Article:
Smart Bytes®

Feeling nutrition info overload? I will help you sort through to find what’s important to you. Read more. . .

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Nuts: Over-Hyped or Under-Eaten for a Healthy Diet?

Could eating nuts be a strategy to fight off the Big Three health problems: heart disease, cancer and diabetes?nuts are good sources of vitamin E

Headline-making studies in recent months suggest that including nuts in an overall healthy diet could protect against not only heart disease, but perhaps cancer and diabetes, too. Yet some top-selling diet books that claim to hold the key to disease-prevention call for limiting or avoiding nuts.

So what does the big picture of current research say about nuts and health? It may be that nuts’ influence on health varies with how you use them.

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Breast Cancer Survivors: Weight or Energy as Focus?

Researchers increasingly agree that a smart goal for breast cancer survivors is to avoid weight gain. Those already overweight or obese may do well to consider steps that could bring modest weight loss, as long as those steps particularly focus on loss of excess body fat and maintaining or rebuilding lean muscle tissue. Yet these goals can be challenging even for people not facing a major health challenge. How can cancer survivors – often dealing with fatigue and a variety of other recovery issues – approach such goals?

In this, the second section of my video interview with Maura Harrigan, MS, RD, CSO, you’ll hear the voice of experience describing what she’s learned over the years from research and practice working one-on-one with cancer survivors. Her recommendations, like those of many registered dietitians, will surprise you if you are expecting her to advocate for “diets”.

Maura Harrigan is a registered dietitian who is a board-certified Specialist in Oncology Nutrition. Ms. Harrigan is a research associate at the Yale School of Public Health, and Nutrition Director of the Cancer Survivorship Clinic at Yale Cancer Center.  Results from the Lifestyle, Exercise and Nutrition (LEAN) Study underway there are eagerly awaited for the anticipated guidance for breast cancer survivors’ care.

Following the video, read on for resources that may help support eating and lifestyle choices that promote cancer survivors’ health.

(Email subscribers, click here to go to my Smart Bytes® blog so you can view the video.)

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Weight and the Breast Cancer Survivor: 3 Key Questions

Could weight management be an overlooked element in survivors’ arsenal following breast cancer? Although large losses of body fat and muscle remain a critical problem typical of some cancers, many cancer survivors today are overweight at the time of diagnosis, and remain so following treatment.  Mounting evidence links pre-diagnosis obesity and undesired post-diagnosis weight gain with worse outcomes among cancer survivors.

Here, in the first section of a video interview with Maura Harrigan, MS, RD, CSO, you’ll get the glass half-full view: steps to reach and maintain a weight that is healthful for each individual cancer survivor may promote recovery and long-term health, and provide a positive way that cancer survivors can do something good for themselves.

Maura Harrigan is a registered dietitian who is a board-certified Specialist in Oncology Nutrition. Ms. Harrigan is a research associate at the Yale School of Public Health, and Nutrition Director of the Cancer Survivorship Clinic at Yale Cancer Center. She is involved in a key research study there known as the Lifestyle, Exercise and Nutrition (LEAN) Study, which may have major implications for optimizing care of breast cancer survivors.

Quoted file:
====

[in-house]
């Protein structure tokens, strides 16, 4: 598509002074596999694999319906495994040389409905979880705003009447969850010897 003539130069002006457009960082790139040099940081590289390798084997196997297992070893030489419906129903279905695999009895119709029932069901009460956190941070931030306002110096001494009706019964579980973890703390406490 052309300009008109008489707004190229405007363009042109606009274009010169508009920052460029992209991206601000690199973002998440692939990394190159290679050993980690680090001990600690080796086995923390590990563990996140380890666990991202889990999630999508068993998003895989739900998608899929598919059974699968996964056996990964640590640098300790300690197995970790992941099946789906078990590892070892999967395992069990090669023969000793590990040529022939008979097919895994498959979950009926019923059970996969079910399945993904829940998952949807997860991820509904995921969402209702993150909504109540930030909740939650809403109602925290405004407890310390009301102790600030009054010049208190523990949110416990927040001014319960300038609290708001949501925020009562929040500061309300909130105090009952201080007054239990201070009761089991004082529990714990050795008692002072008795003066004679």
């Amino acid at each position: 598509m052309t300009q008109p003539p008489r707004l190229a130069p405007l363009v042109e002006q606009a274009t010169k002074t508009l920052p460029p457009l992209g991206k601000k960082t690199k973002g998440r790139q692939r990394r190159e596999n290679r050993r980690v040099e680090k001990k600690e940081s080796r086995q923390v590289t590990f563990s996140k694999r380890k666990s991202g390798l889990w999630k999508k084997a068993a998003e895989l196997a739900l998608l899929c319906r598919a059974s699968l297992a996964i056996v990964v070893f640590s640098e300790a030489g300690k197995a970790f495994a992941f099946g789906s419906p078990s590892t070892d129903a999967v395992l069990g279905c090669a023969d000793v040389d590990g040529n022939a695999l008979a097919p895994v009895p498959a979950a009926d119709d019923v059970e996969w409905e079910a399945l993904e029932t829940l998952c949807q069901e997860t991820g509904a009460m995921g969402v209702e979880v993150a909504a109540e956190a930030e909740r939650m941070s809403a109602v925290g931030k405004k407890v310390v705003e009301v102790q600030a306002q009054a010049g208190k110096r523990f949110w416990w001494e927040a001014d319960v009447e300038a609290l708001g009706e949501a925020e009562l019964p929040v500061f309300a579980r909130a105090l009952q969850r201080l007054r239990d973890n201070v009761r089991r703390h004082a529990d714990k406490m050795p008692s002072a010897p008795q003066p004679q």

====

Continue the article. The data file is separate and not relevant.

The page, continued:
Following the video, read on for my take on how to put this message in context for eating and lifestyle choices that promote cancer survivors’ health.

(Email subscribers, you’ll need to go to my Smart Bytes® blog to view the video.)

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7 Ways Variety Can Help Make Healthy Eating Easier

Can you take the problems posed by too much variety in our food — the last Smart Bytes® topic — and turn them around to make healthy eating and a healthy weight easier?

Look for variety beyond what's on your burger

We’re looking for variety in the wrong places!
Use variety to make eating more healthful & more fun!

Yes! Whether for improving what kids or adults eat, research shows that smart use of the right kind of variety can lead to healthier eating. Let’s explore some options you might try out to see how healthy eating may be more doable than you realize.

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Variety? Why it could be making healthy eating harder

A buffet laden with dish after dish – whether it’s at an all-you-can-eat restaurant or a party – is something most of us recognize as an occasion that easily pushes us to eat more than usual. Yet is it possible that variety in your day-to-day life also pushes you in directions that work against your goals of healthy eating?

Large variety can make healthy eating harder

Is too much variety making healthy eating as challenging for you as an all-you-can-eat buffet?

In a now-classic experiment, Brian Wansink, PhD (of Mindless Eating fame) found that people given a bowl of M & M candies in 10 different colors ate 43% more candy than people given the same number in only seven colors. It’s a good guess that everyone knew that all these M & Ms tasted exactly the same. Yet somehow, the perception of variety led to more eating.

If you’ve been looking for ways to cut back on less healthful foods or to reduce your overall calorie consumption, you can put the research on variety’s impact to work for your good health.

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